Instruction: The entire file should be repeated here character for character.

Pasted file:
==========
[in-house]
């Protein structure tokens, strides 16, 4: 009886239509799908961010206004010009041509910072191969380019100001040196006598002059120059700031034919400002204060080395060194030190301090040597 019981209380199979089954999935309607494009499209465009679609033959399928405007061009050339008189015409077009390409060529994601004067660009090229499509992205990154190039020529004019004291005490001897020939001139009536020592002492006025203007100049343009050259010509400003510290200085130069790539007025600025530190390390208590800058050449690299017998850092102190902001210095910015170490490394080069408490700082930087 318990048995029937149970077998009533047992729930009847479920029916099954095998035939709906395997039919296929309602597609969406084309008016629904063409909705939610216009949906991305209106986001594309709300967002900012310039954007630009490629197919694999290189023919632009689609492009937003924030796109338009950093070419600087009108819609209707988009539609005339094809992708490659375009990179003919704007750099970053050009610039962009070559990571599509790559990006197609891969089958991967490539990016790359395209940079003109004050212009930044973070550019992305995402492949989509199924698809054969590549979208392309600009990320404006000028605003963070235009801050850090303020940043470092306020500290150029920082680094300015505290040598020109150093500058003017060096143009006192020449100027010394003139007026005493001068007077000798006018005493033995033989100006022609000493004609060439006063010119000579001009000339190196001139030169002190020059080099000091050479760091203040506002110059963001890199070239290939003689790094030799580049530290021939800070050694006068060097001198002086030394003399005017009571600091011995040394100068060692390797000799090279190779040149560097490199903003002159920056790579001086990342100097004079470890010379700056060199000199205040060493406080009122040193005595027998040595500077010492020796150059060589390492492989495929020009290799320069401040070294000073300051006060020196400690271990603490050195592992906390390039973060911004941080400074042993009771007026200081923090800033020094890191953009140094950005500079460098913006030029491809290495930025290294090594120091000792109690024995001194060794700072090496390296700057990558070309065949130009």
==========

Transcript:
[in-house]
């Protein structure tokens, strides 16, 4: 009886239509799908961010206004010009041509910072191969380019100001040196006598002059120059700031034919400002204060080395060194030190301090040597 019981209380199979089954999935309607494009499209465009679609033959399928405007061009050339008189015409077009390409060529994601004067660009090229499509992205990154190039020529004019004291005490001897020939001139009536020592002492006025203007100049343009050259010509400003510290200085130069790539007025600025530190390390208590800058050449690299017998850092102190902001210095910015170490490394080069408490700082930087 318990048995029937149970077998009533047992729930009847479920029916099954095998035939709906395997039919296929309602597609969406084309008016629904063409909705939610216009949906991305209106986001594309709300967002900012310039954007630009490629197919694999290189023919632009689609492009937003924030796109338009950093070419600087009108819609209707988009539609005339094809992708490659375009990179003919704007750099970053050009610039962009070559990571599509790559990006197609891969089958991967490539990016790359395209940079003109004050212009930044973070550019992305995402492949989509199924698809054969590549979208392309600009990320404006000028605003963070235009801050850090303020940043470092306020500290150029920082680094300015505290040598020109150093500058003017060096143009006192020449100027010394003139007026005493001068007077000798006018005493033995033989100006022609000493004609060439006063010119000579001009000339190196001139030169002190020059080099000091050479760091203040506002110059963001890199070239290939003689790094030799580049530290021939800070050694006068060097001198002086030394003399005017009571600091011995040394100068060692390797000799090279190779040149560097490199903003002159920056790579001086990342100097004079470890010379700056060199000199205040060493406080009122040193005595027998040595500077010492020796150059060589390492492989495929020009290799320069401040070294000073300051006060020196400690271990603490050195592992906390390039973060911004941080400074042993009771007026200081923090800033020094890191953009140094950005500079460098913006030029491809290495930025290294090594120091000792109690024995001194060794700072090496390296700057990558070309065949130009």